From Alaska to Florida, U.S. states and local governments have long pushed their workers away from pensions to 401(k)-style retirement plans in response to looming budget shortfalls, falsely claiming that retirement benefits are comparable. Nearly two decades later, state workers woke up to find they had been tricked by their employers and had hired financial advisers. Warnings that 401(k)-style plans offer significantly lower benefits than pensions should have been heeded.

In April 2011, I was with more than 200 police officers from the city of Atlanta, Georgia, squeezed into a crowded committee room at city hall for a workshop organized by the city council’s finance committee. By the end of the tense four-and-a-half-hour marathon session, hundreds of other city workers had lined the halls watching the closed-circuit broadcast on television screens throughout the building.

The workshop was an opportunity for police to present their response to a proposal by the mayor to “freeze” retirement benefits and force city workers to adopt a 401(k)-style retirement plan. In other words, city officials had devised a plan to reduce the retirement benefits promised to workers in response to impending budget cuts.

The police had distributed a hat and collected donations to pay me to travel to Atlanta and speak on their behalf at the Committee meeting — as an expert specifically on the 401(k) aspect of the proposal. The Atlanta police knew that since 2001 I had written a series of increasingly severe warnings about the country’s failing 401k system. For example: 401ks: much more dangerous than IRAs (March 2001); An end to 401ks (February 2002); 401k Abuse: The Mutual Fund Industry’s Next Nightmare (July 2004); Explaining Poorly Designed 401ks (January 2005); An extreme makeover for defined contribution plans (June 2007); and Challenges to 401ks Continue (February 2008).

I explained to the City Council that America was facing a retirement crisis and that companies shutting down their pensions and forcing workers into flawed 401(k) defined contribution plans were largely to blame.

“401(k)s cannot and will not provide meaningful retirement security for America’s overwhelming number of working people and certainly not for City of Atlanta employees. So if you vote to force employees in your city ​​to adopt a 401(k) type system, at least be honest about it and recognize from the start that this is not a retirement plan.

In Alaska last week, a new analysis from the state’s Pension and Benefits Division found that the state’s 401(k)-style retirement system for new hires offers significantly lower benefits. to those of the pension-type system abandoned in 2006.

“There is a gap between defined benefit and defined contribution,” said Ajay Desai, director of the Pension and Benefits Division.

According to the study, for a typical employee, there is a 40% loss between the old retirement system and the new 401(k) system, but Desai said the eventual gap should be less than that because various factors, including how investments compound over time.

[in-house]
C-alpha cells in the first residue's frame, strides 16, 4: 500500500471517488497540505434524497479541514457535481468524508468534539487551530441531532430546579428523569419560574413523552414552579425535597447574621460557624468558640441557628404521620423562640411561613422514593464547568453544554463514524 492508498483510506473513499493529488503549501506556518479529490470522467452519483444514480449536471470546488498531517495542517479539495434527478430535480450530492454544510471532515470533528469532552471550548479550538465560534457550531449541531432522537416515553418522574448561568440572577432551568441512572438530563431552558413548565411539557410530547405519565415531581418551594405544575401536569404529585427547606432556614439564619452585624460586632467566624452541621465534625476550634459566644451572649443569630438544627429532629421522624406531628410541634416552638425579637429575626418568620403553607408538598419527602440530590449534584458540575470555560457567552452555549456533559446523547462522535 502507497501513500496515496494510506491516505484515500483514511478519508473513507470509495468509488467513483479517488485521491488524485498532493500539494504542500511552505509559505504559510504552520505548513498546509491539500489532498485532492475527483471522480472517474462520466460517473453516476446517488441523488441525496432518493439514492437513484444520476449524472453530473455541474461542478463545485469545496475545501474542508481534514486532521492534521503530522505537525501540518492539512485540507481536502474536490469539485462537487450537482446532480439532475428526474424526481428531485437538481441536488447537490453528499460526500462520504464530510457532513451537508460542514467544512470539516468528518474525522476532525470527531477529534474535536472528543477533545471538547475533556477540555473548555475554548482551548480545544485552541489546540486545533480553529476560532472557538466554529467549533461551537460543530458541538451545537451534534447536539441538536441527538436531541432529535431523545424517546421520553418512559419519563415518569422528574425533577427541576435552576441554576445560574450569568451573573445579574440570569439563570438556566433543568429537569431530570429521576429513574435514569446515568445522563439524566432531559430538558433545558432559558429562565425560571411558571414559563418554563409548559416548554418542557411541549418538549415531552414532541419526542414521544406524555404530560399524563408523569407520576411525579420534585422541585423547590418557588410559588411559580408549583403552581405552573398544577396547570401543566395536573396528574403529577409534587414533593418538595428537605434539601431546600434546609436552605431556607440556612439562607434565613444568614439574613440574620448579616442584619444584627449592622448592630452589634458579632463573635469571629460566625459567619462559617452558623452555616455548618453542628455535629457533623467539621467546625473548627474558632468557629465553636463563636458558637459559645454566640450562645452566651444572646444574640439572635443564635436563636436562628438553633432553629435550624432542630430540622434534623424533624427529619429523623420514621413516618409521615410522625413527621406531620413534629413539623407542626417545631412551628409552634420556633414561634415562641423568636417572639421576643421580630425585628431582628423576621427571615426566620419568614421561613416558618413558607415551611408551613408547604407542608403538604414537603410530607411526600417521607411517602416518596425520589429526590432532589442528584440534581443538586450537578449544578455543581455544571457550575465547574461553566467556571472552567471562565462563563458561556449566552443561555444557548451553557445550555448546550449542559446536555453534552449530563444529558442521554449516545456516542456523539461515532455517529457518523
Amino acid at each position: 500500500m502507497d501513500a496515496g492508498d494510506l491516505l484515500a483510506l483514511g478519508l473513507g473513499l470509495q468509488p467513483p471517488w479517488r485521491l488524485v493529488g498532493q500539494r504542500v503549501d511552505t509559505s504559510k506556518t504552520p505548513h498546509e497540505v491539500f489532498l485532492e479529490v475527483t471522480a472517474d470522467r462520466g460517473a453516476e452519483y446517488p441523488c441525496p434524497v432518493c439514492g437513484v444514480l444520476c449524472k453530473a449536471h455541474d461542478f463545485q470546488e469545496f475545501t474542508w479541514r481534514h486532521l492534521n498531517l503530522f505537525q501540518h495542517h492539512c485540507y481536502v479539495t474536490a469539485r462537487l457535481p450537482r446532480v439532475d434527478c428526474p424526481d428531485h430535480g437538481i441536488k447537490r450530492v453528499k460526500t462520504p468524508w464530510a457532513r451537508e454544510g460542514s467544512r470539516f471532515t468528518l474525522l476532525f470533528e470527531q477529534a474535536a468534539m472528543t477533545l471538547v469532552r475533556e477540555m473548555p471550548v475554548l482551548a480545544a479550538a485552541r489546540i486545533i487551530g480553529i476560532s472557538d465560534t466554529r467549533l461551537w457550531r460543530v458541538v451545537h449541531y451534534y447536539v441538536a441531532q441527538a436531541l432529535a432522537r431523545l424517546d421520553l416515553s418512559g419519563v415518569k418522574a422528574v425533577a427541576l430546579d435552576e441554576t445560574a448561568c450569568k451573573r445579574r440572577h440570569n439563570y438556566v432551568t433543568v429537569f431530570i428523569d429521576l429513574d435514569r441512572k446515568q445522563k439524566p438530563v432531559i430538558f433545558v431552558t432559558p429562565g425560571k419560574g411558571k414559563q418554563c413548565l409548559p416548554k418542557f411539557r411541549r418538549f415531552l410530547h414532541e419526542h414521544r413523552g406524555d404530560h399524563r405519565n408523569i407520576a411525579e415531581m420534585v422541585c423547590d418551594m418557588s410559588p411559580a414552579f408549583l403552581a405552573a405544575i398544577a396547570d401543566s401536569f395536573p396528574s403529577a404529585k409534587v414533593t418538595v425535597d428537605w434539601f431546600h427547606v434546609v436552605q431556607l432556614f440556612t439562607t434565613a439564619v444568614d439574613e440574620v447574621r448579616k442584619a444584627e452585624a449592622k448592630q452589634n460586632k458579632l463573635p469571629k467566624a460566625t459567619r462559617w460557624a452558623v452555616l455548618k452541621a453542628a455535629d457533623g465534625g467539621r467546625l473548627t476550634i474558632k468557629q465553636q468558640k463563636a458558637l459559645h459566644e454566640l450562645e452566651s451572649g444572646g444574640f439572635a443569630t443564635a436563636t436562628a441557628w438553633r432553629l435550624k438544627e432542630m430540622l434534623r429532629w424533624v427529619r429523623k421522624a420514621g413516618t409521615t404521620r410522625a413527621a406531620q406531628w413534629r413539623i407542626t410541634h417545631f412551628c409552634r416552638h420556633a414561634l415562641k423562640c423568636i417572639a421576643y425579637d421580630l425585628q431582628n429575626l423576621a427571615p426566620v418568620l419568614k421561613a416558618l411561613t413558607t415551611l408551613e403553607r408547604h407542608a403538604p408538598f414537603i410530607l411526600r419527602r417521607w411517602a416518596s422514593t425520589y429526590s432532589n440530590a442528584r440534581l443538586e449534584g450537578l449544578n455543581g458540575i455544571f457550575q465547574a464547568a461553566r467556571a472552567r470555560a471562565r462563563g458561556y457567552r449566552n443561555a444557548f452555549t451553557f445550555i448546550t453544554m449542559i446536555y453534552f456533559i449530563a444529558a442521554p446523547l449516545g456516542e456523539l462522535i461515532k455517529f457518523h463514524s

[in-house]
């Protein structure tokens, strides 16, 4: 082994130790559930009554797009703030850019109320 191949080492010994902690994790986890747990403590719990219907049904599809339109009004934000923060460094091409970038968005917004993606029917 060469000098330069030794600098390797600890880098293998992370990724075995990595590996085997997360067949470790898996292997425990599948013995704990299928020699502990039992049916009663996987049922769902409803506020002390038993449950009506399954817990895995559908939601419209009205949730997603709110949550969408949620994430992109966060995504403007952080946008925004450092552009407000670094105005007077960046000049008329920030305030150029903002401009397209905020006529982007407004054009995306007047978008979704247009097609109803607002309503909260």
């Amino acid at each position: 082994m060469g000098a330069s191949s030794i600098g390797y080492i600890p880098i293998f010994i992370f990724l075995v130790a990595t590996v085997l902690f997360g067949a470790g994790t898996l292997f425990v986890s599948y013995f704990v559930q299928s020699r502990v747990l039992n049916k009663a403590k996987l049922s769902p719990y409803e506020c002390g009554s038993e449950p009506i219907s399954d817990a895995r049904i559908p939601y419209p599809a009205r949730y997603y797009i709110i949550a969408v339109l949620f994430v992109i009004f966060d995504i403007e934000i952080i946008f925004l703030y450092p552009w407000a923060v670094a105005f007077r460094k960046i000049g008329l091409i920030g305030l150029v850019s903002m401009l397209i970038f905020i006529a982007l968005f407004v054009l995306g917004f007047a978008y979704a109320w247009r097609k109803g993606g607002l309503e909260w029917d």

The estimates presented showed that the spread narrows over time, as long as the markets behave as expected.

This assumption caused Senator Jesse Kiehl, D-Juneau to say, “This is set up by Miss Rose E. Script,” Kiehl said after the presentation, “and it fails again and again.”

It should come as no surprise today – some 50 years after the 401(k) was introduced – to learn that shifting responsibility for retirement planning to workers has been disastrous for workers, but great for the results of sponsors of pension plans, both public and public. companies, as well as Wall Street.

The 401(k) defined contribution plans that employers and Wall Street sold to workers failed miserably, I wrote in my bestselling 2020 book, Who Stole My Pension? “With median account balances for people age 65 at $70,000 or less, it’s no secret that the great 401(k) ‘experiment’ has failed in the United States.”

The failure of 401(k) innovation was predicted decades ago by experts — including me — and could have been avoided if lawmakers and regulators had acted in the best interests of investors and if the banking industry financial services had curbed his greed.

Instead, Wall Street companies made money and were big winners. Retirement savers who paid higher fees on Wall Street for underperforming mutual funds were big losers.

I have been involved, as an expert, in conducting class action lawsuits alleging investment mismanagement in many of the largest US 401(k) plans, including Walmart
Northrop Grumman
Kraft, Edison, Caterpillar, Deere, United Technologies
General dynamics
Bechtel, FIG
and international paper
. Unfortunately, these cases, challenging 401(k) structures and practices, did not come to court until 2006, too late for at least two generations of workers.

Coincidentally, 2006 was the very year Alaska recklessly ditched its retirement system in favor of a flawed 401(k)-style plan.

If I were an employee or retiree of the Alaska government, I would definitely want to know who is responsible for undermining my retirement security, as well as holding them accountable for this predicted and preventable disaster.

Source link

Leave A Reply